Winter 2021 - Poetry


Winter 2021



Alison Stine

Planned Community, Southern Ohio


The woman you sometimes picture me

with posted photos: slaughtering a hog.


She’s a wolf, I’ve been told. Often


I picture myself in a bathtub of worms.

How to tell about small kindness: I am not


the sort of person to make an altar

of men. I am not the kind of person


to stand in the doorway of a motel,


my dress a beaded curtain. I put away sex

like a hatbox. I need nothing but a glow.


I get my fix from sleep and sugar.

I need no touch but a wing.


The thing I remember most


was the steaming

body laid open on a steel garage plank,


amid the ATVs and the open air.

Grit punks getting it done.


Because there is no sate without struggle.


I wait. You wait with plates.

The bamboo feels solid as silk


or scalded water.


In the photos, the hog was a rib pink blur:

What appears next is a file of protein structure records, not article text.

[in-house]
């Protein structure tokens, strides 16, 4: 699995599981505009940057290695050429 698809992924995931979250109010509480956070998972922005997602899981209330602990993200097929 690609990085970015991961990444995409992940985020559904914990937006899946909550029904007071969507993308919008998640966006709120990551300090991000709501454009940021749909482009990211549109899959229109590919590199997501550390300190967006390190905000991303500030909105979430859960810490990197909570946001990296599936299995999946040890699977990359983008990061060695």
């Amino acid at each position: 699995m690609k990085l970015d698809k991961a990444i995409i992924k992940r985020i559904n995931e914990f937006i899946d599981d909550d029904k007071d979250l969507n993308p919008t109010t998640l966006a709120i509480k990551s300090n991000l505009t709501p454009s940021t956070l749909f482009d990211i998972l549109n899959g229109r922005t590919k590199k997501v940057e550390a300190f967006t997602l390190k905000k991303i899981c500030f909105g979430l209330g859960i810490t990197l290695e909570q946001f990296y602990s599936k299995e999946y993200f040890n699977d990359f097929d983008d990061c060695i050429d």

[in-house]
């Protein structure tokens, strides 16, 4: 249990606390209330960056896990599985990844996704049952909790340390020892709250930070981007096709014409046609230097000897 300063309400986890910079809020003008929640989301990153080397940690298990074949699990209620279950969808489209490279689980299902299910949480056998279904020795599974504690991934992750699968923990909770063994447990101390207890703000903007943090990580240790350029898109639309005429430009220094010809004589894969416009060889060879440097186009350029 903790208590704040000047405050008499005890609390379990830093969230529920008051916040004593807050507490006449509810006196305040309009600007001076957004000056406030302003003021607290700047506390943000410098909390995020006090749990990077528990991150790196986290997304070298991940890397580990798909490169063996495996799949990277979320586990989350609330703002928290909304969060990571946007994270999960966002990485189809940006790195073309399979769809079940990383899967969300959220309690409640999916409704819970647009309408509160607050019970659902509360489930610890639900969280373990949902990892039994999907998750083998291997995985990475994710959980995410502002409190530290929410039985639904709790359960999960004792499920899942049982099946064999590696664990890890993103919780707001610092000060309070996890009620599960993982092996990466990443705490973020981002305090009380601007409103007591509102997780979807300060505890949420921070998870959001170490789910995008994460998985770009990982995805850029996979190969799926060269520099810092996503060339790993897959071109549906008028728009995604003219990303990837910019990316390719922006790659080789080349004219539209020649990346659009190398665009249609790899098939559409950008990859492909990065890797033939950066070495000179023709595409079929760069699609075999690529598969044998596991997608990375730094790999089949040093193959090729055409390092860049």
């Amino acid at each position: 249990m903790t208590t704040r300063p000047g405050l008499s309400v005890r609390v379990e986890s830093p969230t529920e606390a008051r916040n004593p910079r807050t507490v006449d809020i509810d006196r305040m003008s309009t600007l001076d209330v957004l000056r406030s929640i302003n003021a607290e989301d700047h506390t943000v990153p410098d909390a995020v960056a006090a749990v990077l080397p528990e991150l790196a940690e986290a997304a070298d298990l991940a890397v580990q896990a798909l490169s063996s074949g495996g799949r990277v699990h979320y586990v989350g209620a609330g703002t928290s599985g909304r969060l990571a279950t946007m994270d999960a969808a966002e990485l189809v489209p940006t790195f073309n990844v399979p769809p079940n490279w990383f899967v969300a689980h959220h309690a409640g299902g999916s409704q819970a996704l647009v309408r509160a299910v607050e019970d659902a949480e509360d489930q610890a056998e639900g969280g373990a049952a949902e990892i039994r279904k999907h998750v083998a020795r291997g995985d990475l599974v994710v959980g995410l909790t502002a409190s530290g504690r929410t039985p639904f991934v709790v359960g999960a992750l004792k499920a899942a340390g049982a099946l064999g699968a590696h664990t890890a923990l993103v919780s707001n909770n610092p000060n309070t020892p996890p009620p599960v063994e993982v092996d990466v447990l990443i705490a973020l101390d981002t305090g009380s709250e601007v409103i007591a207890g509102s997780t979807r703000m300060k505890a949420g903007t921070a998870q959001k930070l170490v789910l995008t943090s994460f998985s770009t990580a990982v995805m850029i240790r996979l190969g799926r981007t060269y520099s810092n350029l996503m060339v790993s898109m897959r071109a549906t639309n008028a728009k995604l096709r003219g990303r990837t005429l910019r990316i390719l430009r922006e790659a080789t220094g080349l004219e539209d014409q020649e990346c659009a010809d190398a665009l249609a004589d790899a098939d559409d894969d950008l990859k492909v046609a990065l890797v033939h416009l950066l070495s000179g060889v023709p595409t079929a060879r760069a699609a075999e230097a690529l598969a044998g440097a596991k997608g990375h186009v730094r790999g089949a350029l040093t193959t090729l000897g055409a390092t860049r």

the boys with knives—and the white air, rising.


Alison Stine's first novel Road Out of Winter was published in 2020 (MIRA/HarperCollins). Also the author of several books of poems, including Ohio Violence, her awards include an NEA Fellowship and a reporting fellowship from National Geographic. A longtime resident of Appalachian Ohio, she now lives in Colorado and writes for The New York Times and others. Her next novel, Trashlands, releases in October 2021.

This project is partially supported by the Illinois Arts Council

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  © Ninth Letter, University of Illinois at Urbana-Champaign.